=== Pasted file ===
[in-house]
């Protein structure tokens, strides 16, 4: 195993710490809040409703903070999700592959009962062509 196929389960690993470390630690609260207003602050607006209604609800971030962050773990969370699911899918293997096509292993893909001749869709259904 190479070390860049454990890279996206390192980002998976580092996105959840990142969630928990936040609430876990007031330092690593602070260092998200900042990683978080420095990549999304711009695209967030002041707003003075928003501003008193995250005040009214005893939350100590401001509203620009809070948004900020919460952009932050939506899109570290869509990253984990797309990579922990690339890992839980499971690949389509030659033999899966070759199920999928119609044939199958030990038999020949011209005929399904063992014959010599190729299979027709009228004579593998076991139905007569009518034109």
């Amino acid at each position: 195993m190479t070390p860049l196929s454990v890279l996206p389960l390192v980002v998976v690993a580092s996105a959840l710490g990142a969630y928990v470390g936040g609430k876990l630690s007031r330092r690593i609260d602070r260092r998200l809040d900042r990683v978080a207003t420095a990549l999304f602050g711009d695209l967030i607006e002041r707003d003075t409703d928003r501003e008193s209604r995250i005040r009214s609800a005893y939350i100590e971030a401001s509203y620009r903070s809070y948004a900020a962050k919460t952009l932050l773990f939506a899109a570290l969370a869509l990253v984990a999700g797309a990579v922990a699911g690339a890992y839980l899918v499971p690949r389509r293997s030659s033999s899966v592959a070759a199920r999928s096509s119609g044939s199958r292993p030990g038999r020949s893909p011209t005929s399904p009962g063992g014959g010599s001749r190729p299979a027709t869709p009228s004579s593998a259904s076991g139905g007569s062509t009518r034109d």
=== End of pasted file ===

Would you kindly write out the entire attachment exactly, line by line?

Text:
[in-house]
């Protein structure tokens, strides 16, 4: 195993710490809040409703903070999700592959009962062509 196929389960690993470390630690609260207003602050607006209604609800971030962050773990969370699911899918293997096509292993893909001749869709259904 190479070390860049454990890279996206390192980002998976580092996105959840990142969630928990936040609430876990007031330092690593602070260092998200900042990683978080420095990549999304711009695209967030002041707003003075928003501003008193995250005040009214005893939350100590401001509203620009809070948004900020919460952009932050939506899109570290869509990253984990797309990579922990690339890992839980499971690949389509030659033999899966070759199920999928119609044939199958030990038999020949011209005929399904063992014959010599190729299979027709009228004579593998076991139905007569009518034109």
């Amino acid at each position: 195993m190479t070390p860049l196929s454990v890279l996206p389960l390192v980002v998976v690993a580092s996105a959840l710490g990142a969630y928990v470390g936040g609430k876990l630690s007031r330092r690593i609260d602070r260092r998200l809040d900042r990683v978080a207003t420095a990549l999304f602050g711009d695209l967030i607006e002041r707003d003075t409703d928003r501003e008193s209604r995250i005040r009214s609800a005893y939350i100590e971030a401001s509203y620009r903070s809070y948004a900020a962050k919460t952009l932050l773990f939506a899109a570290l969370a869509l990253v984990a999700g797309a990579v922990a699911g690339a890992y839980l899918v499971p690949r389509r293997s030659s033999s899966v592959a070759a199920r999928s096509s119609g044939s199958r292993p030990g038999r020949s893909p011209t005929s399904p009962g063992g014959g010599s001749r190729p299979a027709t869709p009228s004579s593998a259904s076991g139905g007569s062509t009518r034109d």